2. When you can remember using a sanding board to produce chisel points which were “works of art” As was the Calligraphy you produced on each drawing !!!
3. When you can remember asbestos being widely used in all sorts of engineering applications
4. When you CAN NOT remember any hazardous stuff (at all) being used in the workplace !!!!
5. When you can remember when a Steam Roller was actually driven by steam
6. When you can remember British motor cycles dominating on the roads
7. When you can remember either owning a British motor cycle or wanting to own one
8. When you can remember always carrying a full tool kit in your car – just in case it would break down
9. When you can remember always carrying a Swiss army knife type tool kit with you – just in case something else would break down and need to be repaired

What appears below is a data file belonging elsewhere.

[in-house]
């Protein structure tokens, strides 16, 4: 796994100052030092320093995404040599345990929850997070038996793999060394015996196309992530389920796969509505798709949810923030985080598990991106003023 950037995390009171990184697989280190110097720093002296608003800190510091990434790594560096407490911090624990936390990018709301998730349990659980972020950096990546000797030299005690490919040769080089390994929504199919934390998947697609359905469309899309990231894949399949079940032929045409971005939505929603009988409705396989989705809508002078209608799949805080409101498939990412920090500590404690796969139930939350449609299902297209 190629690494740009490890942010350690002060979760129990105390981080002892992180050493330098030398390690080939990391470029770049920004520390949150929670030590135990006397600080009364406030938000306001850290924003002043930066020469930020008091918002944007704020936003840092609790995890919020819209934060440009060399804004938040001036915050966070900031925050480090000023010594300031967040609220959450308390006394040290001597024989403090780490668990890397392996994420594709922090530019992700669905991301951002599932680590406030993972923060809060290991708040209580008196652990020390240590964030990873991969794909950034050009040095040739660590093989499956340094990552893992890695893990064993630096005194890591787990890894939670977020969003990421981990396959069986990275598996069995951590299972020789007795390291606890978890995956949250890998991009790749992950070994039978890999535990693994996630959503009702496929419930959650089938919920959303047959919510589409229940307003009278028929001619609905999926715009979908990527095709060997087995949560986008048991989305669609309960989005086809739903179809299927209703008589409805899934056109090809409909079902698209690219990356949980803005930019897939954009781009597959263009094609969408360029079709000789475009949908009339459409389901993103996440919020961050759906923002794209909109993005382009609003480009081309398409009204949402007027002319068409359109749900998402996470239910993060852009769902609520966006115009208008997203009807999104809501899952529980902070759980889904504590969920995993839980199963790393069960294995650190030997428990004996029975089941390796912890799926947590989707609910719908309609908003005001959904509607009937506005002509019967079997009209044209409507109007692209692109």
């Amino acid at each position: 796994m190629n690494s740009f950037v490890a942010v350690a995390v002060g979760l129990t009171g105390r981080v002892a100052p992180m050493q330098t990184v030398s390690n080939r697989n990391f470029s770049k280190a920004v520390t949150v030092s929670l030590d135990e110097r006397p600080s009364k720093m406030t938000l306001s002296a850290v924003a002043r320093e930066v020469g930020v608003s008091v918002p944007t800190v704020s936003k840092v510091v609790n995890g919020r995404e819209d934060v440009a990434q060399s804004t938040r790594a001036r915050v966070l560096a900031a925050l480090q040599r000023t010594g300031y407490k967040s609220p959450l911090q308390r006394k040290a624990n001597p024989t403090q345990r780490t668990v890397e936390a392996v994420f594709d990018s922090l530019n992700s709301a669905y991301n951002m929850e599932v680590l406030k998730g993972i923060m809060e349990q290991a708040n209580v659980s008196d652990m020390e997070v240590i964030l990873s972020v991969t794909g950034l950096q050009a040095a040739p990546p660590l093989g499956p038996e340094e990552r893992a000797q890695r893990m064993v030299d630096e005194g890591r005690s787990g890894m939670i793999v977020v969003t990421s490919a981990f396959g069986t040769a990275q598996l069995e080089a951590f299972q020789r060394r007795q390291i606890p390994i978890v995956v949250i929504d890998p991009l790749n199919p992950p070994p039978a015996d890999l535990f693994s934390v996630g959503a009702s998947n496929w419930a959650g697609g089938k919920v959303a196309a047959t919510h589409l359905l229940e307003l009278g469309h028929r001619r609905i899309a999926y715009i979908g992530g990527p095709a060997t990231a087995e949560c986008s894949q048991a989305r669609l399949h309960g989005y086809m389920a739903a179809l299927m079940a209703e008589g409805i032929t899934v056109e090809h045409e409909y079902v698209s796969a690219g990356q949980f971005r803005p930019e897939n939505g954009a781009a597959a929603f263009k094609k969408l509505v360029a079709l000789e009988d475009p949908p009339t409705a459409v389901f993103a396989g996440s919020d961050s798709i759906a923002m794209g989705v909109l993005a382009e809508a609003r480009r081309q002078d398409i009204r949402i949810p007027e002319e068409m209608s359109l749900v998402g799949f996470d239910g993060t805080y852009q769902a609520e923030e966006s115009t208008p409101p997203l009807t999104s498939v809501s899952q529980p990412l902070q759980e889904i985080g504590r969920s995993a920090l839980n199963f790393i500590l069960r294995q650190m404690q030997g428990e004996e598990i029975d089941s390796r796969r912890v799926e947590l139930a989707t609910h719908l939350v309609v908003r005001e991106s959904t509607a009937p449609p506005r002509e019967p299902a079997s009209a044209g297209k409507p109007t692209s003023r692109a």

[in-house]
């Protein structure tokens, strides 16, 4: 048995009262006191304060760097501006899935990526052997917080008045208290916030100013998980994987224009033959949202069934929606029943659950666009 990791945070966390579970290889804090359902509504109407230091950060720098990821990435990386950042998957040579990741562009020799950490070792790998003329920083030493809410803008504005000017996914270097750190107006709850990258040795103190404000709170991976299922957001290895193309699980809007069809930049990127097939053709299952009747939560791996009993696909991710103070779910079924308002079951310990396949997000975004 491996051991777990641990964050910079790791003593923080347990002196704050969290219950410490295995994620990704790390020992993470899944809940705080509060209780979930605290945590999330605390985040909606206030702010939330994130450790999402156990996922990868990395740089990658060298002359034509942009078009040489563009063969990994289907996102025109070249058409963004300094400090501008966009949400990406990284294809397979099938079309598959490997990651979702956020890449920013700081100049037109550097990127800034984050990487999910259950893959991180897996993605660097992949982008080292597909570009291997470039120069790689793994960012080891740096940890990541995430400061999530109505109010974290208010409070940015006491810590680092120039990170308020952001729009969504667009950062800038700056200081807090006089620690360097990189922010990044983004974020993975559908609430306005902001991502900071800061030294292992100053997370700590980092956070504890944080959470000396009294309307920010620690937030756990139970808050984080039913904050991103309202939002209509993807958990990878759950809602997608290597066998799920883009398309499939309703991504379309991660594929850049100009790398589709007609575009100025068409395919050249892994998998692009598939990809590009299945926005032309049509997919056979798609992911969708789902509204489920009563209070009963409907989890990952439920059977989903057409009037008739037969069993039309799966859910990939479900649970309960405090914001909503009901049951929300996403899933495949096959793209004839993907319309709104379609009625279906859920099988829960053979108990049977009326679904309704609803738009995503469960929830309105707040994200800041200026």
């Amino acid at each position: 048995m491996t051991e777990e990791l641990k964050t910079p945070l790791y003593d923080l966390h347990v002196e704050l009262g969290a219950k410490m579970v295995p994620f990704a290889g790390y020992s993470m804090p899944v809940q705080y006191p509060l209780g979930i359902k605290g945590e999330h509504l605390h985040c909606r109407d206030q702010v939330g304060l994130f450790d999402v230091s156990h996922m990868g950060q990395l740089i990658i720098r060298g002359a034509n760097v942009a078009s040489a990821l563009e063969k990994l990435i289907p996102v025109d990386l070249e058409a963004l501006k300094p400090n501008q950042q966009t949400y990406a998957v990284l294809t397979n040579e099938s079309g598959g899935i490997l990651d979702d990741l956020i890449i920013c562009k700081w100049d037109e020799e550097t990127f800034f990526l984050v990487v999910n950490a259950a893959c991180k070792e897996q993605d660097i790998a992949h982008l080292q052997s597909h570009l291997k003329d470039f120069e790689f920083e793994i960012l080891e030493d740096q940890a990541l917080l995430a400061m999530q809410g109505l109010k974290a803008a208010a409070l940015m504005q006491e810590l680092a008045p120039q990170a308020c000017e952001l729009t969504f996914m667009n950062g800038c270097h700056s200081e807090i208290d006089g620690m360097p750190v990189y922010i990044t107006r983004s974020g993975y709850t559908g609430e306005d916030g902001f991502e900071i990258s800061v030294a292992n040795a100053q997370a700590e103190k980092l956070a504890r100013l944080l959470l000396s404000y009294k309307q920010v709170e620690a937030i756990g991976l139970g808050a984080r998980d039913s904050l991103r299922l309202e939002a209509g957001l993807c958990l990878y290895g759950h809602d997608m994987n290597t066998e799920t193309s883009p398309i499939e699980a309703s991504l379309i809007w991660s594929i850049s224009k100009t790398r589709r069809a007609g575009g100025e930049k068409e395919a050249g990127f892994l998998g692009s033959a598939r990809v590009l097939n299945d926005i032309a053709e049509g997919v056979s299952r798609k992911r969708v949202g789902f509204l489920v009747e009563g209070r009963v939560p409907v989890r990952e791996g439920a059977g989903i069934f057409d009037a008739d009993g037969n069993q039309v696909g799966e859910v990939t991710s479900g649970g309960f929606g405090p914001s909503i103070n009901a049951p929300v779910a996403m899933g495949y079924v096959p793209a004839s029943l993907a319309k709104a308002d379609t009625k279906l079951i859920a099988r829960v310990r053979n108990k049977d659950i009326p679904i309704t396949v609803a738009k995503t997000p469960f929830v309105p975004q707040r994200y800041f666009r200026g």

10. When you can remember when almost everyone rode bicycles to work and the bicycle racks far outnumbered car parking spaces
• When you can remember marveling at the very first fax machine you ever saw and now the young guys tell you that the fax is dead – nobody uses that old technology these days
• When you can remember seeing your first mobile phone. It was the size of a large toolbox and weighed as much. Plus it had a very limited battery life and range
• When you can remember taking grainy Polaroid pictures which could barely be understood and boasting of the technology. Whilst paying exorbitant prices for the film